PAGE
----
Happy New Year! I wish you a year filled with good health, loyal friends, great dogs, competitive spirit, safety, fun and prosperity.
There's nothing like a New Year to offer us a clean slate and a fresh start. Some make New Year's resolutions while others outline business plans. Whatever your style, whatever your line of work, getting organized in 2001 is the first step to reaching your personal and business goals.
Takin' Care of Business,
Without Workin' Overtime
My goal last year was to find ways to work "smarter" rather than "harder," in order to do more in less time. As I've preached to co-workers for years: Being busy doesn't mean you are being productive. It just means you are busy. Being worn out at the end of the day doesn't mean you have made progress, either. A dog may run in circles chasin' its tail. It may be tuckered out, but it really hasn't gotten anywhere. Progress is seeing items checked off the To Do List and knowing you did your best. The more items checked off the list, the more time you have to pursue new business, improve revenue and even work dogs.
Clutter Is Expensive
Getting organized is like cleaning house. Or maybe I should say like maintaining a kennel or your training equipment. Sometimes, to do it right, you just have to make an even bigger mess. Once you accept the challenge of working smarter and not harder, organization becomes your friend and helps you increase that all-important bottom line. Doing more in less time, more efficiently, will result in greater income.
The average executive wastes 150 hours each year looking for documents. One in 20 documents is lost and gone forever. The typical hourly employee almost doubles that amount of wasted time. (Probably because they are helping the boss to find those missing documents.) Missing documents now have two places to hide: file cabinets and cyberspace. There's nothing more unproductive and frustrating than looking for a contract in a client's file when it is actually stored in Microsoft Windows.
If you work from home and admit to being only moderately disorganized, you could be losing 2 hours a day to disorder. That's a $6,000 loss over the course of a year, based upon a $25,000 home-business income. Here's proof that disorganization costs you money.
I'm a child of poverty and hate to waste anything, especially time. The loss of $6,000 annually for the average home-based business is a criminal act, in my eyes. Rather than thinking of getting organized as a tiresome chore, consider the act of removing clutter as the grand opening of a potential profit center.
Two Ways to Begin
There are two main theories on creating order out of chaos. Each depends upon your personality type and your schedule.
The 15-minute theory says if you have a huge mess that seems impossible to sort, work on it in 15-minute intervals. The idea is to grab a garbage bag (or two), a few boxes, some post-it notes and a pen and start at the closest point you can reach. This method works great for any part of your office that has become a "catch-all," and for garages, basements and closets.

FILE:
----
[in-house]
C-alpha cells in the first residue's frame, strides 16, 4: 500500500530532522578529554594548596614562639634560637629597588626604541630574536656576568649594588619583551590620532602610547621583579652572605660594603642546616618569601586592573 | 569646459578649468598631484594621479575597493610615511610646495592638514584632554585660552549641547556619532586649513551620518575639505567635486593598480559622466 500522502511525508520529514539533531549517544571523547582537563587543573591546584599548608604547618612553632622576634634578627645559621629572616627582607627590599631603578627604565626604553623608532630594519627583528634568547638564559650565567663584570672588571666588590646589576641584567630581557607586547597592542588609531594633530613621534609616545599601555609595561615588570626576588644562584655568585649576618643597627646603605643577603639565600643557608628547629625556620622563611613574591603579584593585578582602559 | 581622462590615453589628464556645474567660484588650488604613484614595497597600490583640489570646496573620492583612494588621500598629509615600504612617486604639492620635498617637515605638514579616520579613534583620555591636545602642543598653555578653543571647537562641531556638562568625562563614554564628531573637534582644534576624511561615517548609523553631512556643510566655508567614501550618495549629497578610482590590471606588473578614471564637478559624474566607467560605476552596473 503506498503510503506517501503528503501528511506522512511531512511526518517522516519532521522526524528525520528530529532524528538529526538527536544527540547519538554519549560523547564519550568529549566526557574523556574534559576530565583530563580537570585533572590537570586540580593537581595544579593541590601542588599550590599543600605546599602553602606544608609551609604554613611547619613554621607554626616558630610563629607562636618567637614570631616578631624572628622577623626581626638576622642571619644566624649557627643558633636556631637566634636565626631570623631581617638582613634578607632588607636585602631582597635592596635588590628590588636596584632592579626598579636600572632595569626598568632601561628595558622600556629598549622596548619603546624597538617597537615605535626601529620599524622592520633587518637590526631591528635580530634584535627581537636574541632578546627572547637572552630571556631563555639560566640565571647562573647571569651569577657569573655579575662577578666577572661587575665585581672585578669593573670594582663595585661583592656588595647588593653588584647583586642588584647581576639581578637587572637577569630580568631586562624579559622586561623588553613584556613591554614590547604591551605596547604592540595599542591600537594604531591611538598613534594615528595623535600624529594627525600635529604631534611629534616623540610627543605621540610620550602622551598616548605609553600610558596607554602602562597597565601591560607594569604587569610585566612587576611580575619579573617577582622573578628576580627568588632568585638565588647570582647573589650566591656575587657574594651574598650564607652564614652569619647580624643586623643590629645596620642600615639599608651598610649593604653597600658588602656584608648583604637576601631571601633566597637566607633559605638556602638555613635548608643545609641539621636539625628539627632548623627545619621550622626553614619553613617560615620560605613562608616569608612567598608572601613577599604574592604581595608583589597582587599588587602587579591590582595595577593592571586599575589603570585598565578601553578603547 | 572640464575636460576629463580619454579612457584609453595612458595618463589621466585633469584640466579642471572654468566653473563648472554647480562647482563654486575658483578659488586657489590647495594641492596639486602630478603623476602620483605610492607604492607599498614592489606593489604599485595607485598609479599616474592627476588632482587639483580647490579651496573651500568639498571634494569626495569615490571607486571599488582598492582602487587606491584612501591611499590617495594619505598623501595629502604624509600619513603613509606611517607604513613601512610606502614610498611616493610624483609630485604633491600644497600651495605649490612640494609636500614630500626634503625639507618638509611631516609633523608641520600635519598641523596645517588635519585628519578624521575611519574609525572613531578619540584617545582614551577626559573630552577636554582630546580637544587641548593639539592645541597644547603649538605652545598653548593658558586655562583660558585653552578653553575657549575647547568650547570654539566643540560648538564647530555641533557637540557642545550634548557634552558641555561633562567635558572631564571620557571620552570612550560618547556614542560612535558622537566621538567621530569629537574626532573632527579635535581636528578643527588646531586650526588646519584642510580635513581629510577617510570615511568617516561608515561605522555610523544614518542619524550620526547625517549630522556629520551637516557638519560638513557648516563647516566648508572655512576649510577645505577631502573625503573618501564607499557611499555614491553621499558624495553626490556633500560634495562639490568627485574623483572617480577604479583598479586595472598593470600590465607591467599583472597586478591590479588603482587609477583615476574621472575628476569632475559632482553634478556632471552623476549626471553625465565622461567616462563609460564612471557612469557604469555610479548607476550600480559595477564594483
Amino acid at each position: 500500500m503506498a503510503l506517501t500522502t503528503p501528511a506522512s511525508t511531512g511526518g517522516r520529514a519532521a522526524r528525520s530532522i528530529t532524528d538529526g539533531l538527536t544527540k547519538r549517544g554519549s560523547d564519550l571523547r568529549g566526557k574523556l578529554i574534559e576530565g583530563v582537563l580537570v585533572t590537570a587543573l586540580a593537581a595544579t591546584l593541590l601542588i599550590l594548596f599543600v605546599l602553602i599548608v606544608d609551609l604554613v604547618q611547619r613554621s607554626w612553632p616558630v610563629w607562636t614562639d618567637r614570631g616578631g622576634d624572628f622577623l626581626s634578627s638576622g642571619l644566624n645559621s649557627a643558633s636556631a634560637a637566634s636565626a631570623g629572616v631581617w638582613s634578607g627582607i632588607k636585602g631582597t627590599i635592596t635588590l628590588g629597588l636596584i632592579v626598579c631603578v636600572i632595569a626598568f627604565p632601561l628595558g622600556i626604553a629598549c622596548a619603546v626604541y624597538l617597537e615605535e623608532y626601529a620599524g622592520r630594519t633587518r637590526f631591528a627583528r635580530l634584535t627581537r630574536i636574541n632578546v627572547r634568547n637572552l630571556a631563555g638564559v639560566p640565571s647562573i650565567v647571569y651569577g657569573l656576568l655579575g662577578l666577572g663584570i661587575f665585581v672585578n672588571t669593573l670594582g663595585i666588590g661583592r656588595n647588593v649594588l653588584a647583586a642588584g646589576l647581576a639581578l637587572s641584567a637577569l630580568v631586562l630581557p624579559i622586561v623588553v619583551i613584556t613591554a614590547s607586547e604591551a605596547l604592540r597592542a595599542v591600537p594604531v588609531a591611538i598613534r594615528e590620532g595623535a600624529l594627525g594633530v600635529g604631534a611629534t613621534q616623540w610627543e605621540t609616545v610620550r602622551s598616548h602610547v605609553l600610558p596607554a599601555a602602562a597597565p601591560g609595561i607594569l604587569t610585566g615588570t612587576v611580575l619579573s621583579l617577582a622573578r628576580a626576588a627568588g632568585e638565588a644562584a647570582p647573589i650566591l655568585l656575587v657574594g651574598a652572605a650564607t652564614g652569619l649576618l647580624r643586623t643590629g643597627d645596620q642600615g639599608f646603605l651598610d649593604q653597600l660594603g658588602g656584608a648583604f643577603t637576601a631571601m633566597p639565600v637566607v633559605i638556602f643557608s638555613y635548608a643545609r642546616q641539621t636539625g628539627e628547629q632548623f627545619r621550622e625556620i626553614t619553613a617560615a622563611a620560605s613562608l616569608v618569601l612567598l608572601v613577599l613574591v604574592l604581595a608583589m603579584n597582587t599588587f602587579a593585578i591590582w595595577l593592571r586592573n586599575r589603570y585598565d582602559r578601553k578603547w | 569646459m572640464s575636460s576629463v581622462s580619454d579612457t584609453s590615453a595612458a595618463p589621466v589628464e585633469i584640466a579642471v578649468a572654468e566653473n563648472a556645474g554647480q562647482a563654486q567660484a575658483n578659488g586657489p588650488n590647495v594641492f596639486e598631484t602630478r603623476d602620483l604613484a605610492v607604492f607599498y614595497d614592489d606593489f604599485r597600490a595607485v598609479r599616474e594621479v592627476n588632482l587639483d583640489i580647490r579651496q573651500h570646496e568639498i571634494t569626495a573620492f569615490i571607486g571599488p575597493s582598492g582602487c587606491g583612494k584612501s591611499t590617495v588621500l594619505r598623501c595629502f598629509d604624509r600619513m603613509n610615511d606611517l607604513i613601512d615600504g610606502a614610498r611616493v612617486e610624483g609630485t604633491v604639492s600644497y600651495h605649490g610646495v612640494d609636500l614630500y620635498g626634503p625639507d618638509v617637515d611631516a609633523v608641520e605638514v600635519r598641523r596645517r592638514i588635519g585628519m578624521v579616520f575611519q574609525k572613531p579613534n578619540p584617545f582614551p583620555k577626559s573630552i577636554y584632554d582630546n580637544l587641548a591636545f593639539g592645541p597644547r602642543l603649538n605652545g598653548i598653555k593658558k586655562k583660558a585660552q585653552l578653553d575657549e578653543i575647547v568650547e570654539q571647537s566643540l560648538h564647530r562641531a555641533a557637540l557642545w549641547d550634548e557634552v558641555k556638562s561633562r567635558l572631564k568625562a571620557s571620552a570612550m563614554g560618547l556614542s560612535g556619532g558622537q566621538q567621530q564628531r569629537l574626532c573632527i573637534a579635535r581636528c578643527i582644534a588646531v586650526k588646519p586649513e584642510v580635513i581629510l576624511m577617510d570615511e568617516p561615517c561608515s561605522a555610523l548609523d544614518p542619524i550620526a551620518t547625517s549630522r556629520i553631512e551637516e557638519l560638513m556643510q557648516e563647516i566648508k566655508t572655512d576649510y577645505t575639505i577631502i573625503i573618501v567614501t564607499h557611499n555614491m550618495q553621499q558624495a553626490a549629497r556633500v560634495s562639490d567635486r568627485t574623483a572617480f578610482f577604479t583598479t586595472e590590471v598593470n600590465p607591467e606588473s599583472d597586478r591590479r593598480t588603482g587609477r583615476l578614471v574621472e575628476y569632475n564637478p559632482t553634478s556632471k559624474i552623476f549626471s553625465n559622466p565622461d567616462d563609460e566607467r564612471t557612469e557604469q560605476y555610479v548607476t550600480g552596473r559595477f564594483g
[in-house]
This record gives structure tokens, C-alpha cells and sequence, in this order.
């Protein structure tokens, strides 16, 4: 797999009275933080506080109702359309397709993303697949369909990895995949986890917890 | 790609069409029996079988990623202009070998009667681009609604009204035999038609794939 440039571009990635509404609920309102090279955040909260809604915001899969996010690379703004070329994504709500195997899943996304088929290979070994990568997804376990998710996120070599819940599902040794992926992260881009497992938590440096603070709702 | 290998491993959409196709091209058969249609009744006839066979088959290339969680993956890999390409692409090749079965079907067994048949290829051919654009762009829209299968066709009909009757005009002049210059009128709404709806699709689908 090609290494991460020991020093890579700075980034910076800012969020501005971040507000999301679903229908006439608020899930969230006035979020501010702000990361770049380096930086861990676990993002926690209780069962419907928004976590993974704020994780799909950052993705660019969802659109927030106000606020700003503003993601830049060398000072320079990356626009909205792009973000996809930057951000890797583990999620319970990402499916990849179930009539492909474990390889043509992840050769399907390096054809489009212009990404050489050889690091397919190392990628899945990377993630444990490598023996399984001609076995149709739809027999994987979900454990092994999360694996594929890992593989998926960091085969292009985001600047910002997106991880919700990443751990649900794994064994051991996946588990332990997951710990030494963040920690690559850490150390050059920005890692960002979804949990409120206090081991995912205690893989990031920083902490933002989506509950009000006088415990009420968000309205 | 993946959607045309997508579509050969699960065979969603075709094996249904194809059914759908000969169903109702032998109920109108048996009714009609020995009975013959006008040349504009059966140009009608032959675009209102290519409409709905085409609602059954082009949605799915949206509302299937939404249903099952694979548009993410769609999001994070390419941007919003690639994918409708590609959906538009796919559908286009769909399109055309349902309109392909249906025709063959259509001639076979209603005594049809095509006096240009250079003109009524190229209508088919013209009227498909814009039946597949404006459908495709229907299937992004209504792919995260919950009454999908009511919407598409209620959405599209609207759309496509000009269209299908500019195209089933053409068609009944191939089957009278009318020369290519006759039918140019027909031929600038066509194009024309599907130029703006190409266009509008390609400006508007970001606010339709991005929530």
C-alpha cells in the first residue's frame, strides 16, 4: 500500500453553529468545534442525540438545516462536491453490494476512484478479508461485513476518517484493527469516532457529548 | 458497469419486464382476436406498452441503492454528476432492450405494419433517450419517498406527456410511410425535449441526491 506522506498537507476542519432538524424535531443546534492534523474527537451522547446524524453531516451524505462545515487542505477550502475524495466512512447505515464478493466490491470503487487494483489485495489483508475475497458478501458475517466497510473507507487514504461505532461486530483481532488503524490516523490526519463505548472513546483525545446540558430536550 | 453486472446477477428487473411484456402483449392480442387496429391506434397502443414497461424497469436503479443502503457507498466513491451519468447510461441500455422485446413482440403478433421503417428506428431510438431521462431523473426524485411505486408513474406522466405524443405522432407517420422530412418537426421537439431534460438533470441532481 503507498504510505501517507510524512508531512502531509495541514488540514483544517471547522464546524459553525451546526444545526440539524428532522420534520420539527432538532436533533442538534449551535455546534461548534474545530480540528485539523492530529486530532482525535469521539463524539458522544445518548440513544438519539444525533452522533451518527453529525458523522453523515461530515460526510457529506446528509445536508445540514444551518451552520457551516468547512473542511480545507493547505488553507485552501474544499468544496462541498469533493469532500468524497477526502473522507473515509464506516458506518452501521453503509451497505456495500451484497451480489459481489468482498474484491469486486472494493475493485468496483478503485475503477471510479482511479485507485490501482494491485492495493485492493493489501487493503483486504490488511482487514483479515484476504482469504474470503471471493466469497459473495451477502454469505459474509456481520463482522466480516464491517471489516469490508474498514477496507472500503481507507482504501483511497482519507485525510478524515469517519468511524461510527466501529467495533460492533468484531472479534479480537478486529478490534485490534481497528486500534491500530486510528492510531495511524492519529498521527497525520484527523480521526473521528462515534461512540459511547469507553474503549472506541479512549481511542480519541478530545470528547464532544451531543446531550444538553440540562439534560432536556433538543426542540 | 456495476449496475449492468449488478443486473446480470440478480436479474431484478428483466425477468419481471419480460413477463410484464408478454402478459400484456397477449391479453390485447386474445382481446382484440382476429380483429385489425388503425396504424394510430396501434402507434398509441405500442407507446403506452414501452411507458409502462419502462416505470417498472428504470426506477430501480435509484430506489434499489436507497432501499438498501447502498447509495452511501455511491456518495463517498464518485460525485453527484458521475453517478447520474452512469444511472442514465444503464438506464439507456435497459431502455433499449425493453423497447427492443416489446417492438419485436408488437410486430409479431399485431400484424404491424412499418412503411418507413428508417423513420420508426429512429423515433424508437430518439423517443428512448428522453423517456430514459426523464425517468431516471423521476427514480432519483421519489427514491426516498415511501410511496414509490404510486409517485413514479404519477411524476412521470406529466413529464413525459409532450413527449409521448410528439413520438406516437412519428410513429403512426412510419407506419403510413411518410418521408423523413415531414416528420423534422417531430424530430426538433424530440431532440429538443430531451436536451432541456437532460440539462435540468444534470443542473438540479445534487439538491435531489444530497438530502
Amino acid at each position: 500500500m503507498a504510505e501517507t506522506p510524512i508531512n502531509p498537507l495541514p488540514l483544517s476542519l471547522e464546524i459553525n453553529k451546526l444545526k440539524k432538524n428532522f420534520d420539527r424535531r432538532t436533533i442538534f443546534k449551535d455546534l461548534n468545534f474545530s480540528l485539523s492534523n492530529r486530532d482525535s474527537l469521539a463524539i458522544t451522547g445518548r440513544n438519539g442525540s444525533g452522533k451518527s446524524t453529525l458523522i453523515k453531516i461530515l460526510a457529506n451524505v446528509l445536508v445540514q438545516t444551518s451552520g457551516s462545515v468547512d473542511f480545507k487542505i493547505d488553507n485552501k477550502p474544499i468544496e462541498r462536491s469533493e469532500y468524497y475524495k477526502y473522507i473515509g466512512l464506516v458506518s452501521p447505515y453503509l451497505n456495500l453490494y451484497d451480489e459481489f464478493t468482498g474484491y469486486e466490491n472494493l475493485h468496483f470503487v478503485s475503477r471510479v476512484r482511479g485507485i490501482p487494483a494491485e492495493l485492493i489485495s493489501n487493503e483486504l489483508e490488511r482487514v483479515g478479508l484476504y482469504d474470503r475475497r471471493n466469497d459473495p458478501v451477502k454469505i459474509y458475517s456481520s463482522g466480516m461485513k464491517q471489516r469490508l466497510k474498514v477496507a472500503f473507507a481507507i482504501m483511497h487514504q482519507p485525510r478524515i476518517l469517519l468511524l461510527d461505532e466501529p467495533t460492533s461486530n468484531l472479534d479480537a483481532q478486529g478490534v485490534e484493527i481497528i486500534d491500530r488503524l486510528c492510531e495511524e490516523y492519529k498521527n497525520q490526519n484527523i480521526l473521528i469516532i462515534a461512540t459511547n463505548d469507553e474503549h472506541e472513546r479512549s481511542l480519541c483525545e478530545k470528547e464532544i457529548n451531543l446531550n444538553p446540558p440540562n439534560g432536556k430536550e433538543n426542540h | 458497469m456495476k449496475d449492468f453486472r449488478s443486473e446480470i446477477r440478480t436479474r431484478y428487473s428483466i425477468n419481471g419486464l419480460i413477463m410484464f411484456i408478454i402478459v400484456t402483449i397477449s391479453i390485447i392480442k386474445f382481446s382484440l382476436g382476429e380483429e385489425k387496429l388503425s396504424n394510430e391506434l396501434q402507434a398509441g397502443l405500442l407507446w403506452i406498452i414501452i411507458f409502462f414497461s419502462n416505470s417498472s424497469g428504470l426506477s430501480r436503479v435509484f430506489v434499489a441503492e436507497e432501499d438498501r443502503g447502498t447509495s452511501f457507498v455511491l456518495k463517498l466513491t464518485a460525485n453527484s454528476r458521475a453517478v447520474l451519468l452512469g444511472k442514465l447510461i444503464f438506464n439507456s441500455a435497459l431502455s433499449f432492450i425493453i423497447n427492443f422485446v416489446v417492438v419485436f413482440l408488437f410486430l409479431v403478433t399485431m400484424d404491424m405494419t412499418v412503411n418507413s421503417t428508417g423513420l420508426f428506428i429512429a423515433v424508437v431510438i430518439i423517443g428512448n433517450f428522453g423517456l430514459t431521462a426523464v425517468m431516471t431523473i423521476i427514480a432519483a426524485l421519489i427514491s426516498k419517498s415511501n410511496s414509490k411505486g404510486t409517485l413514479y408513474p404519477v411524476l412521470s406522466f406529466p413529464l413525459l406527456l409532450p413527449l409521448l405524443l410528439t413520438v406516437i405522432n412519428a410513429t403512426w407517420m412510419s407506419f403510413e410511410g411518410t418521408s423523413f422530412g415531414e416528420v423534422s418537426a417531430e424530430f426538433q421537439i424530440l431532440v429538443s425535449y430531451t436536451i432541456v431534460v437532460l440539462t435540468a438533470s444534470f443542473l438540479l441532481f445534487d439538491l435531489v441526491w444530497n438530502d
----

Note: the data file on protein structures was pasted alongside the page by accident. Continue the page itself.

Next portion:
Pick up an item and don't put it down until it goes into one of three main piles: trash, give away, or keep. You will need the boxes to sub-divide the give away and keep piles and the post-its to remind you who gets what.
Work hard for 15 minutes. Then, stop. Survey your progress. If you are in the mood and have the time, keep at it for another 15 minutes; if not, stop. The idea is to make progress without feeling overwhelmed. Few of us can find several extra hours in a day. All of us can take 15 minutes at least once a day to de-clutter our space, especially when the final result will increase our income.
I've used this 15-minute idea in my dog life, too. From the matted Old English Sheep Dog rescue to training a problem dog, it has helped me to keep the job in perspective and my nerves intact.
The second theory: dive in and don't come up for airuntil you are finished. This method requires advanced planning. You will need to set aside time, lay in supplies and have a take-no-prisoners attitude. My friends turned an attached garage filled with rusting car parts, paint cans and unfinished craft projects into a home office in four days. They got up at dawn and went to bed at 10:00 PM. They did not leave the premises - even once. Friends stopped by to share fast food and strong backs and left with a load for the county dump. They went to bed Thursday night with the garage-from-hell and got up Monday morning with a functional office.
This approach works great for family or group projects, provided one person is in charge and keeps everyone focused and pulling in the same direction.
What Desk Shape Is Right: U, L or V?
Your largest investment in office furniture will likely be your desk and chair. Whatever else you need depends on how much equipment you have and what kind of business you'll be running. A sturdy work surface and a comfortable chair are necessities, not luxuries.